Rawling’s larger-than-life characters are visually captured in what he admits himself is a seemingly restricted colour palette, which relies on the subtlest of shading with the softest, creamiest of pastels to help him cement a bold and sunny disposition to those whom live within the frame. Rawling’s is never happier than when he knows that his work has brought a smile to the faces of those that observe his pieces. Which is a nice place to be and a long tram ride away from the pretentious and/or self-doubting Thomas, Richards and Harrys who insist that their paintings should read as follows; blah de blah de blah. So, and anyway, just how did Rawling get from doing a Dick van Dyke to the paving slabs of the UK’s provincial northern cities to having his work emblazoned across birthday cards and seeing his compositions hang from private and collector’s cherished wall spaces? What we refer to as, ‘the bio’.

Born in Norfolk and in the same year as England’s football team last lifted the World Cup (clue; 1966), Rawling’s best subject at school was…yes, you guessed it…art. Which he threw committed as much time to at school and at home as he physically could do. Rawling loved exploring and indulging his creative side, and it didn’t just begin and end with his almost obsessional drawing and sketching, as he was also fond of building and making things to impress his nearest and dearest with. It shocked absolutely nobody when Rawling declared that he was off to Sheffield Art College to study art and design on departing secondary school, which he successfully graduated from. And, as mentioned at the top, Rawling supplemented his meagre student bank balance with not a bar job nor a pizza delivery one, but with his unique pavement art. Which in the event proved very lucrative, apparently.

Rawling put down roots in the Steel City of Sheffield with his partner and two sons, and embarked on a career as a designer and illustrator type, which was more than fruitful. But over a period of time, it dawned on Rawling that something was amiss. And that ultimately his artwork meant more to him than merely a steadfastly commercial means to an end. So after some conjecture and subsequent fist-punching (we don’t know, we’re making this up) Rawling plumped to go it alone so to speak, and work for himself. His bold, highly stylized images had an immediate impact on the contemporary art market, which reassured Rawling that he’d made the right decision to wave goodbye to security and say hello to ‘OMG! What have I done?!’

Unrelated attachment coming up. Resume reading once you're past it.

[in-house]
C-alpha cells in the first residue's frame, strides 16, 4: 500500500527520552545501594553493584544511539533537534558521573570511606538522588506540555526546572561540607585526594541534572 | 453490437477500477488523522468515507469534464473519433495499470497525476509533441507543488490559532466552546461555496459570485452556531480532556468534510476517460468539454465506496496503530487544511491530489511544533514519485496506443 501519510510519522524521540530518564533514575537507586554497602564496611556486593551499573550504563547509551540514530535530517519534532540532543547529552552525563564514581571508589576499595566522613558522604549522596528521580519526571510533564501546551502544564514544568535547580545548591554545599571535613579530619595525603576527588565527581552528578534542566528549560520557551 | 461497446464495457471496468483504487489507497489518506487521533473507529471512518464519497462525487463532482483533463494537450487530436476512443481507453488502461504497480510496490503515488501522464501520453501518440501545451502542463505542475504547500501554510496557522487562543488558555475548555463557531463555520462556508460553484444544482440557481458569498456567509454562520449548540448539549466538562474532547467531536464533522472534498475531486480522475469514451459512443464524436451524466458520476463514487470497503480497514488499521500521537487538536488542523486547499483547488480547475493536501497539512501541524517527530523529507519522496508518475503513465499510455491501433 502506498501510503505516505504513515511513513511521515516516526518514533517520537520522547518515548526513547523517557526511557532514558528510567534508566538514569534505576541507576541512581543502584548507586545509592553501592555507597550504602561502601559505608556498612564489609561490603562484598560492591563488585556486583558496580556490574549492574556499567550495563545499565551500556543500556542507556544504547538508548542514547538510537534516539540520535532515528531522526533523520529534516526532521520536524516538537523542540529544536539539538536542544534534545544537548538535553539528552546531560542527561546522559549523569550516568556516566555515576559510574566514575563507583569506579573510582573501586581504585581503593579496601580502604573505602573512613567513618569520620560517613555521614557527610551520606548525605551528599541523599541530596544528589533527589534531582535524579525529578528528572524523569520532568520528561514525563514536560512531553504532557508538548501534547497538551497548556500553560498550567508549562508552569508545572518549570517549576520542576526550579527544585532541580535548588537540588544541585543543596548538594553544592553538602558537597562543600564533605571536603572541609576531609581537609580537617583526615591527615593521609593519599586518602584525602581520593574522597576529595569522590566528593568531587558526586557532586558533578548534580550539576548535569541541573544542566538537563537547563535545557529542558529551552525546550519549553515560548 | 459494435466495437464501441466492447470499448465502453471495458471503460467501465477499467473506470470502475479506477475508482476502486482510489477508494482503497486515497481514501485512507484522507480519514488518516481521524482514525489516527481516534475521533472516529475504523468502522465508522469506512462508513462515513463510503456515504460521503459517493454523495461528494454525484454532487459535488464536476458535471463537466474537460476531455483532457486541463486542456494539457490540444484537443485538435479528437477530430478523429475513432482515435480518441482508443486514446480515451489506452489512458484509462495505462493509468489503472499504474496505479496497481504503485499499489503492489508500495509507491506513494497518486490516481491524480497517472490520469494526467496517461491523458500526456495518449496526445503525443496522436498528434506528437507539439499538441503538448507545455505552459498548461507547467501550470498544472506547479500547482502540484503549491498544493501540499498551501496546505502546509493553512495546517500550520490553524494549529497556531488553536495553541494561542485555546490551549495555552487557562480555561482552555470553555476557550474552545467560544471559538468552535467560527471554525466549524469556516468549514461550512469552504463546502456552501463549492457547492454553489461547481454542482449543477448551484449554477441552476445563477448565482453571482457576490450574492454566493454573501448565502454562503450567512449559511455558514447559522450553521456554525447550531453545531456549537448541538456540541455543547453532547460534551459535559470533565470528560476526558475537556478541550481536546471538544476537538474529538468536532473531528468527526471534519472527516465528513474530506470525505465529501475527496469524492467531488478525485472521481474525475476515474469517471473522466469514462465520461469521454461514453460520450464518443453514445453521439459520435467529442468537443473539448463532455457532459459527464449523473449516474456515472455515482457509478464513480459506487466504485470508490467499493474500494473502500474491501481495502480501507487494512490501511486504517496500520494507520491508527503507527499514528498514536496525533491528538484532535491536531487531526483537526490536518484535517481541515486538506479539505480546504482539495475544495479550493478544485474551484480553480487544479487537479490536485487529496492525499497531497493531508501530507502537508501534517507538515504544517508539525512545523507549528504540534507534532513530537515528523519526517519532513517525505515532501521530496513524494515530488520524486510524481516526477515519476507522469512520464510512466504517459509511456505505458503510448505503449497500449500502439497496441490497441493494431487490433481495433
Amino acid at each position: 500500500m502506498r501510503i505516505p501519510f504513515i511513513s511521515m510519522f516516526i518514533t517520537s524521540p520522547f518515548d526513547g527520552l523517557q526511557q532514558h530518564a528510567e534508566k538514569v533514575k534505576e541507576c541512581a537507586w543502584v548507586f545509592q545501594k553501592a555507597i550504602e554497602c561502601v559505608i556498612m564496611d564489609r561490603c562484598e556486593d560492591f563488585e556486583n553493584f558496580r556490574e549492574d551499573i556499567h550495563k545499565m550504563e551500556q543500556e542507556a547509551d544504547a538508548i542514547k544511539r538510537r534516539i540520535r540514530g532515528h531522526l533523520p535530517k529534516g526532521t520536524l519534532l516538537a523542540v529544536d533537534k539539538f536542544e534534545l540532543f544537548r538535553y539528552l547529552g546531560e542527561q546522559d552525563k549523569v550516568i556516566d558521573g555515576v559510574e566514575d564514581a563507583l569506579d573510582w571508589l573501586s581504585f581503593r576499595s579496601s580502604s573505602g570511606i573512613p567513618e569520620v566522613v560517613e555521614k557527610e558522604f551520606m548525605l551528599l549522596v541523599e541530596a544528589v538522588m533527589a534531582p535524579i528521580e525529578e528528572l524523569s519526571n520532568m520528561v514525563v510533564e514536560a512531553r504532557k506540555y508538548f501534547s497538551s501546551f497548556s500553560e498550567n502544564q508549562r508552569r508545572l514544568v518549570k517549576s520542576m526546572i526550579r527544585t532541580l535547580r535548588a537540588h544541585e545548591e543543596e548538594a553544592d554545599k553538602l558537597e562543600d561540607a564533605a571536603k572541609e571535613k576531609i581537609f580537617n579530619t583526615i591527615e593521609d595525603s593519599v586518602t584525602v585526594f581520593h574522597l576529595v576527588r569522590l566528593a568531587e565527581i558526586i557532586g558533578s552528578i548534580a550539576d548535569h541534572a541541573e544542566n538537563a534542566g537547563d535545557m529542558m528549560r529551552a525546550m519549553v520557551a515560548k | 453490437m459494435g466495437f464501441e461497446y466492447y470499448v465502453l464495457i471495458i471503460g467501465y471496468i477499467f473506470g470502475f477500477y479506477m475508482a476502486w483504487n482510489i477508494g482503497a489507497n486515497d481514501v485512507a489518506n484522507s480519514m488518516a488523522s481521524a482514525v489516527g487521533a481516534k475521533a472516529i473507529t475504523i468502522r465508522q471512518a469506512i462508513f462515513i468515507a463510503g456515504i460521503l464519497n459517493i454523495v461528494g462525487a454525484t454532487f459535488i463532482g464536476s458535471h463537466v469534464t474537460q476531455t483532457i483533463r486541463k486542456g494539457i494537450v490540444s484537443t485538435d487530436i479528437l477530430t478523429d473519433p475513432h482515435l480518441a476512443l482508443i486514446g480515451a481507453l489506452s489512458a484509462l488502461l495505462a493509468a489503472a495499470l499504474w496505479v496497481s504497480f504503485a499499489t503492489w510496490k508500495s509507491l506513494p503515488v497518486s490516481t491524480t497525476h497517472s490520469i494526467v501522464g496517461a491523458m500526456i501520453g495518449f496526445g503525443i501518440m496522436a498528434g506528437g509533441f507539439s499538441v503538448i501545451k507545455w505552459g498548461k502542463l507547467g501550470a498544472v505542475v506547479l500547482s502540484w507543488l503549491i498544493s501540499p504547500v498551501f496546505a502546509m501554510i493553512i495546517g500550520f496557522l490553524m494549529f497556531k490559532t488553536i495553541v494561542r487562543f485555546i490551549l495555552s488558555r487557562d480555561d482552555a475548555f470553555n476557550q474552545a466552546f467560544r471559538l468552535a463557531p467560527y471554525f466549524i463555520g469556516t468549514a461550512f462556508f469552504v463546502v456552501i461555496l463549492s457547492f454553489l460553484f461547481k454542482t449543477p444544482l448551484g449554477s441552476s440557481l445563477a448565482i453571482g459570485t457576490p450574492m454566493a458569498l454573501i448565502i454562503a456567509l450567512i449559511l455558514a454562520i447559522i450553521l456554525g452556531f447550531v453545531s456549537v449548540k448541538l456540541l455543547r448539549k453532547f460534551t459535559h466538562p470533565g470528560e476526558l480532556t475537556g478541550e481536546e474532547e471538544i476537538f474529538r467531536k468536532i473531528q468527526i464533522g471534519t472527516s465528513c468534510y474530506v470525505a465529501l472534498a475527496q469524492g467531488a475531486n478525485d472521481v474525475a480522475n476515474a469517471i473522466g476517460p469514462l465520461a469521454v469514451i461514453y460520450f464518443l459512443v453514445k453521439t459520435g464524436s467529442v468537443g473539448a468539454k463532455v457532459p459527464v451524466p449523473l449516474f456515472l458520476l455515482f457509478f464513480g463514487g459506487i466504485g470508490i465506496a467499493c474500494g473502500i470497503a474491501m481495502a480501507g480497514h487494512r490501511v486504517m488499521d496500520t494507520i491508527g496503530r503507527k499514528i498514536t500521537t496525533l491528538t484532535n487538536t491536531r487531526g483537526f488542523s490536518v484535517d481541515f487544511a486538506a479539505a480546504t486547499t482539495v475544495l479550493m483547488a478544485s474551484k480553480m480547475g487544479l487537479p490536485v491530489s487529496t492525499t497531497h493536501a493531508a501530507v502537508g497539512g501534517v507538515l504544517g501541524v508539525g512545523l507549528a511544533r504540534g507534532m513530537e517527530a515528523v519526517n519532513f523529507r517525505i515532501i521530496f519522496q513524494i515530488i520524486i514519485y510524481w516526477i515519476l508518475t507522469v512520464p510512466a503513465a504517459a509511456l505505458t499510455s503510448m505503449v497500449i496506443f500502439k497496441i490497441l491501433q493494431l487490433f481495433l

Being an inveterate people-watcher, Rawling absorbs influences everywhere he goes, speaking of a particular penchant for that most noble of British institutions; queuing. Rawling sees people queuing as a literal hotbed of inspiration, as characters from all walks of life tend to be well represented in the quintessential British queue. Repetition and of course, artistic license/exaggeration play a pivotal role in the illustrative birth and nurturing of Rawling’s primary characters, and his artistic inspirations are testament to his understanding of his materials, mediums and moreover, Rawling’s fitting muses. Cartoon genius, Gary Larson and the 1950s American artist, Norman Rockwell are named and blamed, while he makes no bones of graphically chanelling the off-the-wall wit and wisdom of the Monty Python team into his seismic studies. Rawling concludes; “I have always enjoyed bending the rules, and for me humour and imagination are the key elements of a rewarding composition”.